His bill would give local elected officials and the state health secretary the power to fire the local health officer only for cause in cases of immorality, misconduct in office, insubordination, incompetency, or willful neglect of duty.
Lam’s bill was heard last week in the Senate Finance Committee, and its House cross-file, sponsored by Dels. Joseline Pena-Melnyk (D-Prince George’s) and Shane Pendergrass (D-Howard), was heard last week in the House Health and Government Operations, which Pendergrass chairs. Neither bill has been voted on yet.
After the testimony, Lam expressed concern about the agency’s attitudes toward Maryland’s 24 local health officers. “It almost sounds as though they are toxic now,” he said.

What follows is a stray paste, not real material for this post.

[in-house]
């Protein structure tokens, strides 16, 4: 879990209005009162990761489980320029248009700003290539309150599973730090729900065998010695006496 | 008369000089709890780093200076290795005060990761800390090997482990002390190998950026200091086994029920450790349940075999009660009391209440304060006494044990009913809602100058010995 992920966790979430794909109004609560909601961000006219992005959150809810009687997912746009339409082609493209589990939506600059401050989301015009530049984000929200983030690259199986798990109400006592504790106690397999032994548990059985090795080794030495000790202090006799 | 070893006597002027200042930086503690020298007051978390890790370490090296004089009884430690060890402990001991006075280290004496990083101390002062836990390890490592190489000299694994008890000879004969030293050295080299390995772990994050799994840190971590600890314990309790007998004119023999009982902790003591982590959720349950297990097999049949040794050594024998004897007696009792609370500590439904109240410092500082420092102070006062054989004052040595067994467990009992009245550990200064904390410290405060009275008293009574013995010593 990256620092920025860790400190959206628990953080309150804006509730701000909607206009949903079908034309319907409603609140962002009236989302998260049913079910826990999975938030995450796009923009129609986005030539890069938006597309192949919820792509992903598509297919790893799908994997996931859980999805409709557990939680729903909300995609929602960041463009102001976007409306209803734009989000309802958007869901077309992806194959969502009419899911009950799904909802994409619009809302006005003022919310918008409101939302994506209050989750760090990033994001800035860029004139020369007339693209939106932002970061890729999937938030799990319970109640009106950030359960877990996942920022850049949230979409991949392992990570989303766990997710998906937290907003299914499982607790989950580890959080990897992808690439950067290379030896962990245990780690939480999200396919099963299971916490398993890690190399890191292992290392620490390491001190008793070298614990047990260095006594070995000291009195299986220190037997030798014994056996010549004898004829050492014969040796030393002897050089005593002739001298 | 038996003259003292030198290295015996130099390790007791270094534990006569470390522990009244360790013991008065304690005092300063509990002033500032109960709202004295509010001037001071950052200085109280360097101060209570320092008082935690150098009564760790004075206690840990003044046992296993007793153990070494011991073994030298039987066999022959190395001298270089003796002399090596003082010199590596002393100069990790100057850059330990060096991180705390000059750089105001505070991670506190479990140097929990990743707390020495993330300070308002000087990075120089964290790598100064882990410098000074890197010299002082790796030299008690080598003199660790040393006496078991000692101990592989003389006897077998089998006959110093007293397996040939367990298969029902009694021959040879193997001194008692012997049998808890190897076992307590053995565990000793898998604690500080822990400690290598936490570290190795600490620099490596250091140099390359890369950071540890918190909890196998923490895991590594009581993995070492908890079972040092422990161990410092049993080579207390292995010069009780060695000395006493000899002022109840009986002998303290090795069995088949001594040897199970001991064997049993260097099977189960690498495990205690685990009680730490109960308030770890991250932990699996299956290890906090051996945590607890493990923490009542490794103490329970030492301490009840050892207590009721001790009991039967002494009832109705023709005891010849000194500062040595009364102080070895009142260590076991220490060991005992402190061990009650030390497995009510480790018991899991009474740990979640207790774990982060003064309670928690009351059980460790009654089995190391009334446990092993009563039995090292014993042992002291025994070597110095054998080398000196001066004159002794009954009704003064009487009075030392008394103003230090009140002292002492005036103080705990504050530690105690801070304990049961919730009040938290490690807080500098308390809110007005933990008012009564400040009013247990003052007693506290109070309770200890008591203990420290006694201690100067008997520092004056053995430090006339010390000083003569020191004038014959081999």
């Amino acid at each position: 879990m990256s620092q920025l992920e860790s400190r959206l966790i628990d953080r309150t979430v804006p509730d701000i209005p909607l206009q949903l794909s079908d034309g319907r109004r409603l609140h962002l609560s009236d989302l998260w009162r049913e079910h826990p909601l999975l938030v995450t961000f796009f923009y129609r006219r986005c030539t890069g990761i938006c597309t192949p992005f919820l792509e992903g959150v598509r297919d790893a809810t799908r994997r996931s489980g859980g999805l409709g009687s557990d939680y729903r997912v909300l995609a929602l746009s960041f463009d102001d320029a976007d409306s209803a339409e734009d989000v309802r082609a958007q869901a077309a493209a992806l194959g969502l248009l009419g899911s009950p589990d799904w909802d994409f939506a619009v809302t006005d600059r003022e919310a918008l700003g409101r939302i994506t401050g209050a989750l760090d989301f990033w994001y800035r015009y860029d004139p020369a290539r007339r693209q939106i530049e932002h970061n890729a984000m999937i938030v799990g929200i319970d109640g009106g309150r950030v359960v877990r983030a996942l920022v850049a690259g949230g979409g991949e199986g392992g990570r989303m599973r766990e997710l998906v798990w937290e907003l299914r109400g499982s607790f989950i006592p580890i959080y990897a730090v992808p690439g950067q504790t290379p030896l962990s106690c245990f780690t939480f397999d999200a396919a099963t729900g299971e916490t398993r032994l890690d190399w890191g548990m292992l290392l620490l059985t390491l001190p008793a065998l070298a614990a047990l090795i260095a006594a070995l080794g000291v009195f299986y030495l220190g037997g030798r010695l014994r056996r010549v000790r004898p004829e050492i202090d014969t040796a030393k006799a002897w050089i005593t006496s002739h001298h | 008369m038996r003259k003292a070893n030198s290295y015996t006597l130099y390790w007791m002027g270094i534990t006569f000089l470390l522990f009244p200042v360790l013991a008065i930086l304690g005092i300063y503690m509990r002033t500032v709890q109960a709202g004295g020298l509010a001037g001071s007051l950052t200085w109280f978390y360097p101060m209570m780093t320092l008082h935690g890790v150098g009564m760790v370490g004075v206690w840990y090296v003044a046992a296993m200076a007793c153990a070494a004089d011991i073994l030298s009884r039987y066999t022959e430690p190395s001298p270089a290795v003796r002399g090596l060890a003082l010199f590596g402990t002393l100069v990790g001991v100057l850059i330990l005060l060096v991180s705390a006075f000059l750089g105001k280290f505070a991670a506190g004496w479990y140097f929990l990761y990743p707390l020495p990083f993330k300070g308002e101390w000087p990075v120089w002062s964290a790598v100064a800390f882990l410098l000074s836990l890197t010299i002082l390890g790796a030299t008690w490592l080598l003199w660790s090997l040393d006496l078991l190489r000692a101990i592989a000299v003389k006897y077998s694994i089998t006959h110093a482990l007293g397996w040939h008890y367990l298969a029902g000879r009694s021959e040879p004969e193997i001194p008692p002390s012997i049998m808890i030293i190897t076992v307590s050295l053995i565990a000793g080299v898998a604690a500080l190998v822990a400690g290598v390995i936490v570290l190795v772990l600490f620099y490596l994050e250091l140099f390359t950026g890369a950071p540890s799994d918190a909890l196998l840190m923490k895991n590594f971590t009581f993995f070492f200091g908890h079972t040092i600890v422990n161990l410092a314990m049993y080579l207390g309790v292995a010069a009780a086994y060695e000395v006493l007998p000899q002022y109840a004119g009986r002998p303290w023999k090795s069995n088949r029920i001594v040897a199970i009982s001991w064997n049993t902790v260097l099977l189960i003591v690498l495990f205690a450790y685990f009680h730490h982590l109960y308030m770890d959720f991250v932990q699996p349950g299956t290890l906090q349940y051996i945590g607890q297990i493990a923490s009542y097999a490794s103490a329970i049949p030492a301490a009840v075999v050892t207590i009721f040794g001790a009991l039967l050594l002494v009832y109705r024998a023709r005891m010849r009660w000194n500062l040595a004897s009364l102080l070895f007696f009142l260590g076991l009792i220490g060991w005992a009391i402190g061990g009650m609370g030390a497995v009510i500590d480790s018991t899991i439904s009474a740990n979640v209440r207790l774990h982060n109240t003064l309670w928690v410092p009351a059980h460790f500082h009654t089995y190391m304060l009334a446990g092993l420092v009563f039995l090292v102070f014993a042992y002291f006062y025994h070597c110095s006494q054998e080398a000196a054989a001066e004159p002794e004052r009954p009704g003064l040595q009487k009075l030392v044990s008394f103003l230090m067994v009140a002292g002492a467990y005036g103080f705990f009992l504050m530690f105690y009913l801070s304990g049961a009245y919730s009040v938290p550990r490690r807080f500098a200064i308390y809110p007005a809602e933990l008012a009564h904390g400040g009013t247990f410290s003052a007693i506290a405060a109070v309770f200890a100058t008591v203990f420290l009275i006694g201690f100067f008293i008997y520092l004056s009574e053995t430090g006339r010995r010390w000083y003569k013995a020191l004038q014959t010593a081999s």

Health Secretary Dennis Schrader was invited to testify at Tuesday’s hearing but declined, Lam said.
In a statement, agency spokesman Andy Owen said, “Local health officers have played a critical role in helping the state navigate the COVID-19 pandemic throughout the past two years, and each one of them has our gratitude.”
Del. Jefferson Ghrist (R-Middle Shore) sparred with the two former health officers, pushing back against their claims that politics interfered with their ability to carry out their duties.
“I would call it governance and not politics,” he said. Ghrist suggested that Bishai may have been fired because health policy was “taken out of the hands” of local elected officials, who he said are more “accountable” to the public.
“Our health officers were making public policy,” he added. “You guys were making decisions that you were enforcing and folks didn’t like it.”
Lawmakers hear from “whistleblower”